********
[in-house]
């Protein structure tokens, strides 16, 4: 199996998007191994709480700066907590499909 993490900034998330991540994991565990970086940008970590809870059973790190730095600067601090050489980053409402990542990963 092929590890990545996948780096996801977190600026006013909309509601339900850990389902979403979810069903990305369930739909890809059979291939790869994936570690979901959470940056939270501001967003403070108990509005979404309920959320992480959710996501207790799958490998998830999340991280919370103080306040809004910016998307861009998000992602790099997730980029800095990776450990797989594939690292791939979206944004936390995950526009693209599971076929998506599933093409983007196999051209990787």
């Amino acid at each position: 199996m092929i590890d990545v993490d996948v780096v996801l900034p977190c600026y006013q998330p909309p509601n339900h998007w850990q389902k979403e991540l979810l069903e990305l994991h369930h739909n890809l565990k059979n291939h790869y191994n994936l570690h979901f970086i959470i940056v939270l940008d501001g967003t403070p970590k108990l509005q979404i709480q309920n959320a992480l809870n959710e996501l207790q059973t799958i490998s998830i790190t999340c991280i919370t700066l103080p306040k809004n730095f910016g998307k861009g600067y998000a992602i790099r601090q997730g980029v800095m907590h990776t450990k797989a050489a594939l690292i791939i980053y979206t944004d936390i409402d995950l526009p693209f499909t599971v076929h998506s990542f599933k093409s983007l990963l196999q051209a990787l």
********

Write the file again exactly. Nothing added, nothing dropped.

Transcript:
[in-house]
């Protein structure tokens, strides 16, 4: 199996998007191994709480700066907590499909 993490900034998330991540994991565990970086940008970590809870059973790190730095600067601090050489980053409402990542990963 092929590890990545996948780096996801977190600026006013909309509601339900850990389902979403979810069903990305369930739909890809059979291939790869994936570690979901959470940056939270501001967003403070108990509005979404309920959320992480959710996501207790799958490998998830999340991280919370103080306040809004910016998307861009998000992602790099997730980029800095990776450990797989594939690292791939979206944004936390995950526009693209599971076929998506599933093409983007196999051209990787």
């Amino acid at each position: 199996m092929i590890d990545v993490d996948v780096v996801l900034p977190c600026y006013q998330p909309p509601n339900h998007w850990q389902k979403e991540l979810l069903e990305l994991h369930h739909n890809l565990k059979n291939h790869y191994n994936l570690h979901f970086i959470i940056v939270l940008d501001g967003t403070p970590k108990l509005q979404i709480q309920n959320a992480l809870n959710e996501l207790q059973t799958i490998s998830i790190t999340c991280i919370t700066l103080p306040k809004n730095f910016g998307k861009g600067y998000a992602i790099r601090q997730g980029v800095m907590h990776t450990k797989a050489a594939l690292i791939i980053y979206t944004d936390i409402d995950l526009p693209f499909t599971v076929h998506s990542f599933k093409s983007l990963l196999q051209a990787l």